Korea’s 2017 tax amendments introduce CBCR and extend relief for foreign workers

Korea’s Ministry of Strategy and Finance has proposed tax law amendments that will be effective from January 1 2017 once the National Assembly has approved them.

Intended to stimulate the economy and improve people’s livelihoods while pursuing fair taxation, the draft policies include providing tax credits for research and development of new technologies and a number of other amendments, such as the introduction of country-by-country reporting (CBCR), that businesses and their employees should be aware of.

John Dryden

“In Asia, Korea and India are some of the most difficult jurisdictions for businesses. Tax officials are aggressive on tax treaties and laws to raise revenue. With the pressure to increase the welfare state without raising tax rates, the tax authority needs to enforce current tax laws strongly,” says John Dryden, senior foreign counsel at Yulchon.

Foreign workers’ taxable income

The plans extend a popular benefit for foreign workers who started working in Korea from January 1 2014. They will now have their income taxed at a flat rate of 17% for another three years until December 31 2019. The favourable rate was supposed to be withdrawn at the end of this year. Those who began working before January 1 2014 are eligible for the benefit until December 31 2018. The rate will increase to 19% from January 1 2017. For locals, the tax rate is 6% to 38%, depending on the income bracket.

Deduction limit for losses carried forward

A foreign company will now be able to offset up to 80% of their income against losses carried forward for an unlimited period. This will create equality between foreign and domestic companies. The rule started on January 1 2015 for domestic companies and will commence in 2017 for foreign companies.

Exit tax

The amendments introduce an exit tax for the first time for a person who leaves Korea having lived there for more than five years in the last decade, and who is the majority shareholder of a business subject to capital gains tax. They will be taxed at 20% on the gains arising from the sale of the shares. The amendment will apply to departures on or after January 1 2018. If the person returns to Korea within five years, the exit tax will be refunded.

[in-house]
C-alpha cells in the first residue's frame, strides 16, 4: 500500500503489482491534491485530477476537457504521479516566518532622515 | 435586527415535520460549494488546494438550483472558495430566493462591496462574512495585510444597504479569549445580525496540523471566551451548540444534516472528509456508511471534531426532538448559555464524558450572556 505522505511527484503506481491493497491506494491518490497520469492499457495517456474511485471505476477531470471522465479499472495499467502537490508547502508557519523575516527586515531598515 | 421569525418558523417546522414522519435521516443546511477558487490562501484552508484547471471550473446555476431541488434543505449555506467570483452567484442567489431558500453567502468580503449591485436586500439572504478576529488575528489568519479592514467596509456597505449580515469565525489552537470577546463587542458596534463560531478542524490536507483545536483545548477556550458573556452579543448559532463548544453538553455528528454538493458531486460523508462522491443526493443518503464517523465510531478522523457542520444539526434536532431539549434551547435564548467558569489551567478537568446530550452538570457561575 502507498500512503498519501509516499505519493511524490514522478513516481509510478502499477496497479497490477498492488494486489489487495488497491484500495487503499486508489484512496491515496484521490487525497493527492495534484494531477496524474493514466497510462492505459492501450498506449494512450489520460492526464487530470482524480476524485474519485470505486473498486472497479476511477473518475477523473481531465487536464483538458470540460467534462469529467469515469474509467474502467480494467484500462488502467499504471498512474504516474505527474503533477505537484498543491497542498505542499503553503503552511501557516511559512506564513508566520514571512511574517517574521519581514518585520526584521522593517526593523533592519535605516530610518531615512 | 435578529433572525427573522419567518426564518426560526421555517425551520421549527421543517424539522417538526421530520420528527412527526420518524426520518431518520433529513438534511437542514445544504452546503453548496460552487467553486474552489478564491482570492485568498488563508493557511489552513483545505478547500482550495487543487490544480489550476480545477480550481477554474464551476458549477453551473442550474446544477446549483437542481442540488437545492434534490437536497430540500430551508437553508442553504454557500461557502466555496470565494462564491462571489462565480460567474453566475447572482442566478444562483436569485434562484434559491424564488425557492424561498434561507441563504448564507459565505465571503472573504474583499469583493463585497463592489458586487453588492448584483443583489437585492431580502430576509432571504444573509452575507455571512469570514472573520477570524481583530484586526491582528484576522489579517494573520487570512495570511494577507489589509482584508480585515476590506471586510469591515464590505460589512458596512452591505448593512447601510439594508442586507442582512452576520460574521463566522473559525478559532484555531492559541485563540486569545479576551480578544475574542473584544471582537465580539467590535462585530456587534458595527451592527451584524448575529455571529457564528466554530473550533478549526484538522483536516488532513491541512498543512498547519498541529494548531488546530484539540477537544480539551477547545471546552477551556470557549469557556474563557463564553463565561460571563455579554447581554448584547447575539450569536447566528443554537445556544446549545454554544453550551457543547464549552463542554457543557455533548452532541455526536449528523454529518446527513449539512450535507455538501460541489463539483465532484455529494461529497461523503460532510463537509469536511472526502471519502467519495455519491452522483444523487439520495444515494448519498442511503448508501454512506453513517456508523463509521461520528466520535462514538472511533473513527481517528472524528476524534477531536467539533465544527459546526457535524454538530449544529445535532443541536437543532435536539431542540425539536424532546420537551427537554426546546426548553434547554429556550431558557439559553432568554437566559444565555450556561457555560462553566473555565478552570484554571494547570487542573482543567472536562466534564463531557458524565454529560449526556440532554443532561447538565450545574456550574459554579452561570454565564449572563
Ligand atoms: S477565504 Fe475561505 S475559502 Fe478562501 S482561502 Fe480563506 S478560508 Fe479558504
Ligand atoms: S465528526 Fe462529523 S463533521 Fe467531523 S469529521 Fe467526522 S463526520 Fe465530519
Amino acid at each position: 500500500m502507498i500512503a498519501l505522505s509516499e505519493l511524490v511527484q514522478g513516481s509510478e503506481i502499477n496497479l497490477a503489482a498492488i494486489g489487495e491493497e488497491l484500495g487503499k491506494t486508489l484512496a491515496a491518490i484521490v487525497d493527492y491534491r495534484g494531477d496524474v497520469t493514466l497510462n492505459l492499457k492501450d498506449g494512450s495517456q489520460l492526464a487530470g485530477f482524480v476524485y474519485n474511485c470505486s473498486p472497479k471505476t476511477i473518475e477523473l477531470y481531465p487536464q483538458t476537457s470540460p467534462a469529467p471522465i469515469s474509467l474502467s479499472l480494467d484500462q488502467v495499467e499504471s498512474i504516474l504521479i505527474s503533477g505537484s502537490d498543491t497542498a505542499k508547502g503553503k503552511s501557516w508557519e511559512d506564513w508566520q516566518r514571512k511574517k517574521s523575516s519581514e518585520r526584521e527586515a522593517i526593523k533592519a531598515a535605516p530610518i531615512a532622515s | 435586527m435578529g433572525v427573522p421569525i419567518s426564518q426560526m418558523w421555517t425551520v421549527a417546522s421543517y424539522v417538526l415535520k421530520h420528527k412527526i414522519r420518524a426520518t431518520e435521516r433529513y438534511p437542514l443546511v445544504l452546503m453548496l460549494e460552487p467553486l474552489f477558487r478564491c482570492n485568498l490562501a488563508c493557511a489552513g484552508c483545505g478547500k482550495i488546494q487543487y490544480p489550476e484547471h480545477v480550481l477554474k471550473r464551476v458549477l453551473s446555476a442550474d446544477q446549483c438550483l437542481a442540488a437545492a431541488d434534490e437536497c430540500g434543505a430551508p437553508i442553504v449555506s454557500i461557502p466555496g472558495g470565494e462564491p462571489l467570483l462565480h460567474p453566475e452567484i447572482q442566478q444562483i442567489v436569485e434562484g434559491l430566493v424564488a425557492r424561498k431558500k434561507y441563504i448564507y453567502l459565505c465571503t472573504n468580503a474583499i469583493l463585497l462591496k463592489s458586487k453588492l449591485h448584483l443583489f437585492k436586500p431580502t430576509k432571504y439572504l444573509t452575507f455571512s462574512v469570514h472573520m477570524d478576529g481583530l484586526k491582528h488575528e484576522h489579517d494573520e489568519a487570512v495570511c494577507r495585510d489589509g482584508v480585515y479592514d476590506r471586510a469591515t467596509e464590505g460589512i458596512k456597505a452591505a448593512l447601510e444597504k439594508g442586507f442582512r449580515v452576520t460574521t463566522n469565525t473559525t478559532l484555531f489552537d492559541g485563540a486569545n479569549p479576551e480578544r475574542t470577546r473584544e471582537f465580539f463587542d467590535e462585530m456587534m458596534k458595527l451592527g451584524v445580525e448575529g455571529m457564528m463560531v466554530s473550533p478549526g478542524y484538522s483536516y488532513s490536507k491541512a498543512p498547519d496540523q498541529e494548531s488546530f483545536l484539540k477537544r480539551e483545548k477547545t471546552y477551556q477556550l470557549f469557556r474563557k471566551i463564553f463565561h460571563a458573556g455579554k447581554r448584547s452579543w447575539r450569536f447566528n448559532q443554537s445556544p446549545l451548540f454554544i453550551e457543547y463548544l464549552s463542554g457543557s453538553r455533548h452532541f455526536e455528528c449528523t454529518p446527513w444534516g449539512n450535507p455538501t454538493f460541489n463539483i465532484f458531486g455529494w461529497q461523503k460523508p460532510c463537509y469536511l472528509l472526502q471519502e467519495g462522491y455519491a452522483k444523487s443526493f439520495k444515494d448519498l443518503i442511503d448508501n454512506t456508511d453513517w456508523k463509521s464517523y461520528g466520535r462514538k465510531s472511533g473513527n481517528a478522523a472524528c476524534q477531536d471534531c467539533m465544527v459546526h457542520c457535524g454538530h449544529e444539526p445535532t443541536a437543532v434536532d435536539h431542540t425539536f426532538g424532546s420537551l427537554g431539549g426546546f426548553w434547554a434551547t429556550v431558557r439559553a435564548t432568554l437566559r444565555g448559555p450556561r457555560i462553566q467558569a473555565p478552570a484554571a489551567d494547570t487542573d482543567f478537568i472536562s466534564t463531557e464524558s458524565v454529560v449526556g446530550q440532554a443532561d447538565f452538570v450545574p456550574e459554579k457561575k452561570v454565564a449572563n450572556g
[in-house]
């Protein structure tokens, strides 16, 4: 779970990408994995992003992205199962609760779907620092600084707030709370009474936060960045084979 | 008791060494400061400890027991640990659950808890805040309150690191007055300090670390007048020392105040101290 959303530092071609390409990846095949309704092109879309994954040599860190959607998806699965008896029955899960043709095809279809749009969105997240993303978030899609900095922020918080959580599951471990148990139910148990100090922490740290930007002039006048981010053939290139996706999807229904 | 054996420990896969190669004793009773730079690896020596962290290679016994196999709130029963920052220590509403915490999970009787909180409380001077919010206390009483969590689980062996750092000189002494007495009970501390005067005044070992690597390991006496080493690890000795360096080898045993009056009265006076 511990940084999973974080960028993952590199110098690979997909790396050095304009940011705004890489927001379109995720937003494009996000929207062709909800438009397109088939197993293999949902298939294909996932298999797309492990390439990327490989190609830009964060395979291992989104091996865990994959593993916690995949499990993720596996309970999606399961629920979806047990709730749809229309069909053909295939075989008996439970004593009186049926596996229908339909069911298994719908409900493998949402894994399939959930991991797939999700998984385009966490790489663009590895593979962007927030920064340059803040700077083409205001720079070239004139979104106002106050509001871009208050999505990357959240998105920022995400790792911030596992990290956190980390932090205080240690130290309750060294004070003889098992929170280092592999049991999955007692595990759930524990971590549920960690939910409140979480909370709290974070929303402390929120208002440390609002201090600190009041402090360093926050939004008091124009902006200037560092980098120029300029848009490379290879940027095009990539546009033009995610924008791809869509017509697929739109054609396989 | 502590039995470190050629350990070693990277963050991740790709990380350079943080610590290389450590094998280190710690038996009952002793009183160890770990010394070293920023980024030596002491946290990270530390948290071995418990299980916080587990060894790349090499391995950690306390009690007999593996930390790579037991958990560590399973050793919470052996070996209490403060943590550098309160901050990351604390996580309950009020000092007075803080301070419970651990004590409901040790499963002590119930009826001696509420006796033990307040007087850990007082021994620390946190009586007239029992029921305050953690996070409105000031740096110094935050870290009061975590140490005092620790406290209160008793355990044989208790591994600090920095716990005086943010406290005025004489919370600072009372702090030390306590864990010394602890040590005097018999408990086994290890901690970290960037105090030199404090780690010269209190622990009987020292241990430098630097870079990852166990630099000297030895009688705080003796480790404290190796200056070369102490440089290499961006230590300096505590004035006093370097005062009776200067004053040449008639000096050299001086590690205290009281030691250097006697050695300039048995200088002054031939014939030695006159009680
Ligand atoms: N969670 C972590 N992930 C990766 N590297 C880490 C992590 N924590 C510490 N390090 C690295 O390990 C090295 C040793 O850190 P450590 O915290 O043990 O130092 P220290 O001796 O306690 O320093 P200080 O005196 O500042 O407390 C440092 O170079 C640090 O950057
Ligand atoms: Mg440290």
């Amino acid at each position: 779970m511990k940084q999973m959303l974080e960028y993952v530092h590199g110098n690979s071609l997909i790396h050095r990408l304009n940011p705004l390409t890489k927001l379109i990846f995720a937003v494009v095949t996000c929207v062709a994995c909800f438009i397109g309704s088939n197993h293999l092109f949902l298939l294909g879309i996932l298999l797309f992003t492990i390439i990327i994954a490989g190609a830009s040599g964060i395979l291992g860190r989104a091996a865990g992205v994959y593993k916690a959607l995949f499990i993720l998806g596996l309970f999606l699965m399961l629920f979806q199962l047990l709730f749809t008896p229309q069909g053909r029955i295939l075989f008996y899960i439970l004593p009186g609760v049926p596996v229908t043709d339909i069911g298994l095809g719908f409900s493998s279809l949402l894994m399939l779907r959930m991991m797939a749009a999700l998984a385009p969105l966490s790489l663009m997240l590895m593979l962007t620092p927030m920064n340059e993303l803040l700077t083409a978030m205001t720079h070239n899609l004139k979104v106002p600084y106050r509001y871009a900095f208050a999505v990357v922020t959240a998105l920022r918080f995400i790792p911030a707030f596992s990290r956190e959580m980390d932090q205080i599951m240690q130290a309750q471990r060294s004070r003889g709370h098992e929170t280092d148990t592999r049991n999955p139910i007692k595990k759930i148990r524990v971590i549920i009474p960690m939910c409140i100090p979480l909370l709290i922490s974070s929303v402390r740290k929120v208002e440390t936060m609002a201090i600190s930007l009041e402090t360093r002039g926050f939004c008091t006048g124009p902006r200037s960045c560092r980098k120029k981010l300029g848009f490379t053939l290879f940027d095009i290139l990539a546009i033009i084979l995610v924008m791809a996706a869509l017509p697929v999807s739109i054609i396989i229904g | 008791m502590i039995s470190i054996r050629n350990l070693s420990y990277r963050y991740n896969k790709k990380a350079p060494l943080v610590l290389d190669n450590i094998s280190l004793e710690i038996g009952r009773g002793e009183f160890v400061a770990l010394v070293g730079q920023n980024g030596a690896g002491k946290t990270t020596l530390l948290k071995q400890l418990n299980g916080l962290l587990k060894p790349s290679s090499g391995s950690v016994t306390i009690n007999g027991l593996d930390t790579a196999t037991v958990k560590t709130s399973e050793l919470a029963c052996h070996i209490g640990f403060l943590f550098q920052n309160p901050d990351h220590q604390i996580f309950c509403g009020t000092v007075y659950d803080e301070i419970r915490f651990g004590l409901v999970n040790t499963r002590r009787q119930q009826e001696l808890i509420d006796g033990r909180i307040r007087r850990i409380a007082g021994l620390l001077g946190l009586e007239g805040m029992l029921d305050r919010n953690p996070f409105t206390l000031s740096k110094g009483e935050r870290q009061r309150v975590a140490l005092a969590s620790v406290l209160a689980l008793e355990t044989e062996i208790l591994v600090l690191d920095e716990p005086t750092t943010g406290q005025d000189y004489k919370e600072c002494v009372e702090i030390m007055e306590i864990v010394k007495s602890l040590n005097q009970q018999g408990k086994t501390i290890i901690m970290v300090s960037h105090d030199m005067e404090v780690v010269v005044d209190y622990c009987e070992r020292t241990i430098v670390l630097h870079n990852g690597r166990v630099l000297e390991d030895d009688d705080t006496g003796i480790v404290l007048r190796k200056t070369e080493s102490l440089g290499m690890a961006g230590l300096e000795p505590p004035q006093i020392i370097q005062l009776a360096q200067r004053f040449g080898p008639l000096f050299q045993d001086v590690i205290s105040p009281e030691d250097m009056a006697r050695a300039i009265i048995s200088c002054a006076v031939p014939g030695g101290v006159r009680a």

Documentation requirements

A Korean company which is the ultimate parent company of a multinational enterprise with a consolidated turnover of at least $870 million in the preceding year will be required to submit a country by country report, including information on revenue, profits, number of employees, assets and taxes paid. Companies will be required to submit the report for the taxable year of 2016 by the end of 2017. The requirements are in line with the OECD’s base erosion and profit shifting (BEPS) action plan 13 guidelines. “Korea has been in the vanguard for adopting changes, with the country by country adoption, the rules will make it easier for Korea to tax companies even if it has no entity in Korea,” says Dryden.

Mutual agreement procedure

Under the Law for Coordination of International Tax Affairs, if a taxpayer requests a mutual agreement procedure (MAP), a process in which two national tax authorities hold discussions about unresolved cross-border matters between their jurisdictions in a bid to avoid double taxation, Korea‘s National Tax Service (NTS) suspends enforcement activities for the taxable years subject to the MAP, but if the taxpayer withdraws the MAP request, the NTS cannot assess tax against the taxable years for which the statute of limitations has expired.

The amendments would allow the authority an extra year from the date on which the taxpayer withdraws a MAP request to issue a tax assessment. In line with OECD recommendations, the scope of MAP applicants will be expanded to include non-residents or foreign companies not based in Korea.

“Korea has been difficult to deal with in MAP negotiations, especially when dealing with smaller countries like Hungary for example. It does not provide an answer. But the authority has to give reason to doing so starting next year,” says Dryden.

Practical tips for businesses

Companies should be prepared for tax investigations by ensuring they have a robust system of record-keeping. “Businesses need to make sure that emails are kept and keep a record of passwords used,” says Dryden. “There should be a strong policy in force for tax and regulatory issues so that a company is keeping enough information but not beyond statutory requirements. There was a case of a company that got into trouble with the tax authority because of a copy of a memo that had no reason for it to be in Korea.”

“Tax enforcement criminalisation has emerged in investigations for actions that were not normally criminalised,” says Dryden. “There have been prosecutions on a business for getting outside advisers to help reduce the amount of tax it needs to pay and this was a sign of conspiracy to the tax authority.” It is not uncommon for businesses to be required to participate in investigations that can last between three to six months. 

Korea is likely to enforce tax laws even more aggressively in the future, with still more comprehensive changes to the law possible in 2018. Businesses should have tax policies in place to ensure information provided during audits is accurate and complete and that non-essential information does not get traced in the future.